Michael Bradley, managing editor of Ethika Politika, writes that Holly Ordway’s account of her journey from atheism to Catholicism, Not God’s Type: An Atheist Academic Lays Down Her Arms (Ignatius Press, 2014), is "a delightful and searingly introspective account of the author’s moving journey from unbelief..."
Ordway's book is filled
with anecdotes and details from her early youth and young adult life, a much more robust account of how Christian literature—particularly the works of Tolkien, C. S. Lewis, Chesterton, and Gerard Manley Hopkins—impacted and guided her conversion experience, and how her fencing career integrated with her growth in Christian discipleship.
A slim 187 pages (featuring 27 chapters and 7 “interludes,” none of which are longer than 10 pages) and written in the light and fluid prose befitting a former English professor, Not God’s Type is a quick and uplifting read, and eminently readable. Ordway opens with two quotes—one by John Henry Newman and one by Lewis—about “laying down one’s arms” before the sovereign Lord, thus situating the book’s title and its most persistent thematic element within the context not only of conversion from unbelief to belief, but of continual transformation of imagination and heart. Indeed, imagination plays a major role in Ordway’s conversion because it is an integral aspect of the Christian vision itself; each chapter opens with a snippet from a Christian poem or literary work.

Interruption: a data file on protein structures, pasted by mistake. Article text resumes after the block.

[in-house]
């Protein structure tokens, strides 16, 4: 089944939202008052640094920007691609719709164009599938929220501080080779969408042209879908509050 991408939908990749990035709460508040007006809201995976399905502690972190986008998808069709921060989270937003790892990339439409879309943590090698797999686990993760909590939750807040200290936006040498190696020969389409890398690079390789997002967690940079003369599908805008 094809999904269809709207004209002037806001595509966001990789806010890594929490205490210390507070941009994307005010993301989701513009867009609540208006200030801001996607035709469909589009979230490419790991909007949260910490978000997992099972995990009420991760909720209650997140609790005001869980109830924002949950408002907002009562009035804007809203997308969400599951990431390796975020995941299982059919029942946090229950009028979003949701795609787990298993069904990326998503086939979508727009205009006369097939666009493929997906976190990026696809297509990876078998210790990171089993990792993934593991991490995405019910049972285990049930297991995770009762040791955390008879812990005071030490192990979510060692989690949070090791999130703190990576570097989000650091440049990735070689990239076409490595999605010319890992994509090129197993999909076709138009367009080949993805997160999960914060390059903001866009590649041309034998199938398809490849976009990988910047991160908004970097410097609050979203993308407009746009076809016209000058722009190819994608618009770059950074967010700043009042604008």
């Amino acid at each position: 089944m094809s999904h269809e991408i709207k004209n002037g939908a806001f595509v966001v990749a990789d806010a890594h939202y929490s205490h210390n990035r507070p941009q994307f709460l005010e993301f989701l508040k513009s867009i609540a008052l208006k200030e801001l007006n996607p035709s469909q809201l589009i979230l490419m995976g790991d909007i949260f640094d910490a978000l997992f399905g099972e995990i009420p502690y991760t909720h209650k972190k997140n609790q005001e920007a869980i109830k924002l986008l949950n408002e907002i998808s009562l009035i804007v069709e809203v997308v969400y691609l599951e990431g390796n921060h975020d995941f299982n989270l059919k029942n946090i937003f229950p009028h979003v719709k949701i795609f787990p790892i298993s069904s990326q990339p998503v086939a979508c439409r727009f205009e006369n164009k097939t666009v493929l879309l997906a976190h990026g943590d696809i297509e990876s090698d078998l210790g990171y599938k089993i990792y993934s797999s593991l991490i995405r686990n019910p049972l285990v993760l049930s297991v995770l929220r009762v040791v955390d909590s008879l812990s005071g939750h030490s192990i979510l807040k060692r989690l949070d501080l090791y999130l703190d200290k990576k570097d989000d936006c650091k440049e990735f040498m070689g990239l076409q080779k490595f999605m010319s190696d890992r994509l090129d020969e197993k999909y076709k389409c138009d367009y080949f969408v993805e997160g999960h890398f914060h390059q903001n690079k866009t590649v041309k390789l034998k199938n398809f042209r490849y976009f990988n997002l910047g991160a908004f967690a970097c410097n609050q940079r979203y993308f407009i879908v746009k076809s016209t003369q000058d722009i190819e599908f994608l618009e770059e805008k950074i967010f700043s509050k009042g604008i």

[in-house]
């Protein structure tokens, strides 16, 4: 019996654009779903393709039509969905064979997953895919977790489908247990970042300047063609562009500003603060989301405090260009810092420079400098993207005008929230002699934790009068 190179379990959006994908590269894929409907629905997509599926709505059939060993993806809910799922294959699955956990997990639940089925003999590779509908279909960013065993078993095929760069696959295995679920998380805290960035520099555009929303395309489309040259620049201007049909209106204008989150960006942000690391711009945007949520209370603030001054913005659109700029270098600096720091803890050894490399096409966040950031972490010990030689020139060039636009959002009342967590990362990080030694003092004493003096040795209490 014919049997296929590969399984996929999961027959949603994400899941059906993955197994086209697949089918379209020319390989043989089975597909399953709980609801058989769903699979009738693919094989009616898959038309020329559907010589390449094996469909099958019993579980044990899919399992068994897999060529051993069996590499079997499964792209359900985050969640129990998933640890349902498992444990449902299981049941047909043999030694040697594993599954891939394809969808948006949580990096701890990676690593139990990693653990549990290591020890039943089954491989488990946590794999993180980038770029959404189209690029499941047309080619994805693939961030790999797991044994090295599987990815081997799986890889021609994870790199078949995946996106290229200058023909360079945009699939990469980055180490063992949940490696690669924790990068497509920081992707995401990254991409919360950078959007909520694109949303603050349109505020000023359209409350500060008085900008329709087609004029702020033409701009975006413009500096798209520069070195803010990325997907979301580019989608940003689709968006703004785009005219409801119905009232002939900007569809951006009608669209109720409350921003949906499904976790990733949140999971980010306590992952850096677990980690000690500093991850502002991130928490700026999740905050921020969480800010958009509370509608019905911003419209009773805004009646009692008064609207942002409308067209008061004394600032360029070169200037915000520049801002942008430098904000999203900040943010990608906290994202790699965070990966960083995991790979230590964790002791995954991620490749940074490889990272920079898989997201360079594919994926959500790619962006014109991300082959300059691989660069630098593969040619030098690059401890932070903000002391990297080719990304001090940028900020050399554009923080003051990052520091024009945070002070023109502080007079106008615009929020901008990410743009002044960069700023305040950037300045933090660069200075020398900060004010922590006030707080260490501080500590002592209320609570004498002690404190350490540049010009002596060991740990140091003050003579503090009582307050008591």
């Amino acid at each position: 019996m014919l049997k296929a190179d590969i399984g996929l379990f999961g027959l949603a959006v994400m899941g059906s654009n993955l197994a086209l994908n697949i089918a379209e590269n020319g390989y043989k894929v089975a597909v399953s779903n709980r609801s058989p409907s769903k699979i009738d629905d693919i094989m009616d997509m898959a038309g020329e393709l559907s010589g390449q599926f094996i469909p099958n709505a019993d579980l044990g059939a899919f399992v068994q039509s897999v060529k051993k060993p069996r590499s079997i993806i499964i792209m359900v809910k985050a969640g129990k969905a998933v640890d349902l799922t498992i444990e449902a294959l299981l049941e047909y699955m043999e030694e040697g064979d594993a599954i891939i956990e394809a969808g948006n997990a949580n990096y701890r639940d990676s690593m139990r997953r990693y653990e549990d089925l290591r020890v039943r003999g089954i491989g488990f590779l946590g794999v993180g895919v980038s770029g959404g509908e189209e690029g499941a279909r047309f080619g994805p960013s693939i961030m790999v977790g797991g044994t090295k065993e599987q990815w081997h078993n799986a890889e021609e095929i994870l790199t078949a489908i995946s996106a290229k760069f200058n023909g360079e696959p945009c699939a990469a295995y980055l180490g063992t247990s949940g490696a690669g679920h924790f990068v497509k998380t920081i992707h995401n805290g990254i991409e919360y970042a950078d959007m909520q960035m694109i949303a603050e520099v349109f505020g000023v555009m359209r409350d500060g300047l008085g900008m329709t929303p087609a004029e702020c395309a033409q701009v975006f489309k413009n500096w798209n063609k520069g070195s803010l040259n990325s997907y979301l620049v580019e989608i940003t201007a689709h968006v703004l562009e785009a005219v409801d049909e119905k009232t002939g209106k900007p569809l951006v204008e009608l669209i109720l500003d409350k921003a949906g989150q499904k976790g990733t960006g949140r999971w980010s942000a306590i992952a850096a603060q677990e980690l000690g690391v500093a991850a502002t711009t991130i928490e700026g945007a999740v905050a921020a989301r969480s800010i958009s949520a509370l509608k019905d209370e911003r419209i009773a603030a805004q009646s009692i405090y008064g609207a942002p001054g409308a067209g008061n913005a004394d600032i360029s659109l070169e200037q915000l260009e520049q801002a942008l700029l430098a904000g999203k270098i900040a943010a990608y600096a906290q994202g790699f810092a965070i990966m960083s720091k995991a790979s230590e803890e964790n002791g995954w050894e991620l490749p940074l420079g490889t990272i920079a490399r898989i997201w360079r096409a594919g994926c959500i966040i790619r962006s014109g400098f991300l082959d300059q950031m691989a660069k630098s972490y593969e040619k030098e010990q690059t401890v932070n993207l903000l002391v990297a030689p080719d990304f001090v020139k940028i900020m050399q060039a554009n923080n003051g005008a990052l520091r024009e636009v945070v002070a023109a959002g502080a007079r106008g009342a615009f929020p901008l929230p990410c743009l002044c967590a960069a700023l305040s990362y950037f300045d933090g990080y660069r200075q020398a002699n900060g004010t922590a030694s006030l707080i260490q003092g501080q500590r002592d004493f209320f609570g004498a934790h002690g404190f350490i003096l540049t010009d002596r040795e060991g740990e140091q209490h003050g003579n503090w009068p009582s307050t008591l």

"The meat of the book," Bradley notes, "concerns Ordway’s intellectual investigation of fundamental Christian claims. Did there exist a First Mover, a personal Creator through whose agency all things came into being from nothing? The evidence, as Ordway saw it, indicated ‘yes.’ And so forth for a host of claims that Ordway previous would dismiss with nary a second thought. The fortress begins to crumble, largely thanks those literary conduits of grace: Chesterton’s aesthetic sense, Lewis’s apologetic verve, always the poetry of Hopkins and the literature of Tolkien; seeds sown in silence, bearing good fruit in due season."
He concludes his detailed review by stating:
It is a beautiful account of the courtship of the living God, a person to be known more so than a theory to be investigated. Ordway catches herself by surprise in the book’s latter chapters by realizing that while she “tested” God as a hypothesis, he engulfed her with his Holy Spirit, emboldening her to make not a leap, but a joyful affirmation of faith in the God who is nearer to her than she is to herself.
Read the entire review on the Ethika Politika site.